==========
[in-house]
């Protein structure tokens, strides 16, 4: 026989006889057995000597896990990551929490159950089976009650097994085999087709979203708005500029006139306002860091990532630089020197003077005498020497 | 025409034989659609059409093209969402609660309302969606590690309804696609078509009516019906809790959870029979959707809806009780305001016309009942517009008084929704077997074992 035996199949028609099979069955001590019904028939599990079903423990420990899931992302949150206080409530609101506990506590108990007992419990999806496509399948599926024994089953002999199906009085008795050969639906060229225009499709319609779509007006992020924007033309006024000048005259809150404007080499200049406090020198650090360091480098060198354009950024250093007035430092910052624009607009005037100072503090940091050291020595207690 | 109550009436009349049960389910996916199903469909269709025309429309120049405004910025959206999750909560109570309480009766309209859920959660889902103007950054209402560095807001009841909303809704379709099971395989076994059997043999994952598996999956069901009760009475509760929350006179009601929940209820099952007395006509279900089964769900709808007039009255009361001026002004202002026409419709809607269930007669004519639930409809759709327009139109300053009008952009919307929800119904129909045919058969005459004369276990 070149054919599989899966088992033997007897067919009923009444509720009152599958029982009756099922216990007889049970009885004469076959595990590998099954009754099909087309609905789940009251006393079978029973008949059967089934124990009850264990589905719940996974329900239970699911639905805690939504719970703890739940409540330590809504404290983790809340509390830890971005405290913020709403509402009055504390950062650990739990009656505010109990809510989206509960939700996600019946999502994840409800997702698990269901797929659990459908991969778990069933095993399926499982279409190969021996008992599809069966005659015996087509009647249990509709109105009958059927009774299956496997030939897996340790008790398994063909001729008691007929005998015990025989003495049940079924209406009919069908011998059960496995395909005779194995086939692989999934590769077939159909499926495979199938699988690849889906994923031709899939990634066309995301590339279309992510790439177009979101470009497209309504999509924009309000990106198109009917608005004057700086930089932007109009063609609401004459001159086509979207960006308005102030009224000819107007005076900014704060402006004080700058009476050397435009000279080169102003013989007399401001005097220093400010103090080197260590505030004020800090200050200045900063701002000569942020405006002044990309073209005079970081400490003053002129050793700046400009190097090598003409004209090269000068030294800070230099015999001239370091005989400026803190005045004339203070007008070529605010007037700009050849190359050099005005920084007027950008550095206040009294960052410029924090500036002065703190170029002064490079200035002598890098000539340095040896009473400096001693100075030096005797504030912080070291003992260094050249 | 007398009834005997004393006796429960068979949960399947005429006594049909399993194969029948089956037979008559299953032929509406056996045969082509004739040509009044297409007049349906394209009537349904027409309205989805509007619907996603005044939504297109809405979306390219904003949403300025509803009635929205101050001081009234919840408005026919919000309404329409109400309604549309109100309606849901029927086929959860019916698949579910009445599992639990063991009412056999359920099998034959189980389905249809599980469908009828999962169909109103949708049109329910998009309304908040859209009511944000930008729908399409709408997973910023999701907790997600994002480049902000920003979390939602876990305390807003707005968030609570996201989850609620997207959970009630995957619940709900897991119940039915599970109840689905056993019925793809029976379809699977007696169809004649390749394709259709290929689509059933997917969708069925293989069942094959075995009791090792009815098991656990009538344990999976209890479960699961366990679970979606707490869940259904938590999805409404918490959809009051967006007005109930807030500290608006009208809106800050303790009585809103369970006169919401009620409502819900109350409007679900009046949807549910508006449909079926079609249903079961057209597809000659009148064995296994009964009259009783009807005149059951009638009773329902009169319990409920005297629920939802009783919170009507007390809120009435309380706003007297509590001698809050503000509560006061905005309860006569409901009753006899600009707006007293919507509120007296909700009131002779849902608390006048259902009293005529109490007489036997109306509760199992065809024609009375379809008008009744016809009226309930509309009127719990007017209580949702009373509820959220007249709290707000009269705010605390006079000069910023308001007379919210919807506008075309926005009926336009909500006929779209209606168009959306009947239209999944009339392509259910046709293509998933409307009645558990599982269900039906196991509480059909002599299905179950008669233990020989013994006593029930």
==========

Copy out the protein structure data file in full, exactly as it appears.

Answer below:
[in-house]
């Protein structure tokens, strides 16, 4: 026989006889057995000597896990990551929490159950089976009650097994085999087709979203708005500029006139306002860091990532630089020197003077005498020497 | 025409034989659609059409093209969402609660309302969606590690309804696609078509009516019906809790959870029979959707809806009780305001016309009942517009008084929704077997074992 035996199949028609099979069955001590019904028939599990079903423990420990899931992302949150206080409530609101506990506590108990007992419990999806496509399948599926024994089953002999199906009085008795050969639906060229225009499709319609779509007006992020924007033309006024000048005259809150404007080499200049406090020198650090360091480098060198354009950024250093007035430092910052624009607009005037100072503090940091050291020595207690 | 109550009436009349049960389910996916199903469909269709025309429309120049405004910025959206999750909560109570309480009766309209859920959660889902103007950054209402560095807001009841909303809704379709099971395989076994059997043999994952598996999956069901009760009475509760929350006179009601929940209820099952007395006509279900089964769900709808007039009255009361001026002004202002026409419709809607269930007669004519639930409809759709327009139109300053009008952009919307929800119904129909045919058969005459004369276990 070149054919599989899966088992033997007897067919009923009444509720009152599958029982009756099922216990007889049970009885004469076959595990590998099954009754099909087309609905789940009251006393079978029973008949059967089934124990009850264990589905719940996974329900239970699911639905805690939504719970703890739940409540330590809504404290983790809340509390830890971005405290913020709403509402009055504390950062650990739990009656505010109990809510989206509960939700996600019946999502994840409800997702698990269901797929659990459908991969778990069933095993399926499982279409190969021996008992599809069966005659015996087509009647249990509709109105009958059927009774299956496997030939897996340790008790398994063909001729008691007929005998015990025989003495049940079924209406009919069908011998059960496995395909005779194995086939692989999934590769077939159909499926495979199938699988690849889906994923031709899939990634066309995301590339279309992510790439177009979101470009497209309504999509924009309000990106198109009917608005004057700086930089932007109009063609609401004459001159086509979207960006308005102030009224000819107007005076900014704060402006004080700058009476050397435009000279080169102003013989007399401001005097220093400010103090080197260590505030004020800090200050200045900063701002000569942020405006002044990309073209005079970081400490003053002129050793700046400009190097090598003409004209090269000068030294800070230099015999001239370091005989400026803190005045004339203070007008070529605010007037700009050849190359050099005005920084007027950008550095206040009294960052410029924090500036002065703190170029002064490079200035002598890098000539340095040896009473400096001693100075030096005797504030912080070291003992260094050249 | 007398009834005997004393006796429960068979949960399947005429006594049909399993194969029948089956037979008559299953032929509406056996045969082509004739040509009044297409007049349906394209009537349904027409309205989805509007619907996603005044939504297109809405979306390219904003949403300025509803009635929205101050001081009234919840408005026919919000309404329409109400309604549309109100309606849901029927086929959860019916698949579910009445599992639990063991009412056999359920099998034959189980389905249809599980469908009828999962169909109103949708049109329910998009309304908040859209009511944000930008729908399409709408997973910023999701907790997600994002480049902000920003979390939602876990305390807003707005968030609570996201989850609620997207959970009630995957619940709900897991119940039915599970109840689905056993019925793809029976379809699977007696169809004649390749394709259709290929689509059933997917969708069925293989069942094959075995009791090792009815098991656990009538344990999976209890479960699961366990679970979606707490869940259904938590999805409404918490959809009051967006007005109930807030500290608006009208809106800050303790009585809103369970006169919401009620409502819900109350409007679900009046949807549910508006449909079926079609249903079961057209597809000659009148064995296994009964009259009783009807005149059951009638009773329902009169319990409920005297629920939802009783919170009507007390809120009435309380706003007297509590001698809050503000509560006061905005309860006569409901009753006899600009707006007293919507509120007296909700009131002779849902608390006048259902009293005529109490007489036997109306509760199992065809024609009375379809008008009744016809009226309930509309009127719990007017209580949702009373509820959220007249709290707000009269705010605390006079000069910023308001007379919210919807506008075309926005009926336009909500006929779209209606168009959306009947239209999944009339392509259910046709293509998933409307009645558990599982269900039906196991509480059909002599299905179950008669233990020989013994006593029930």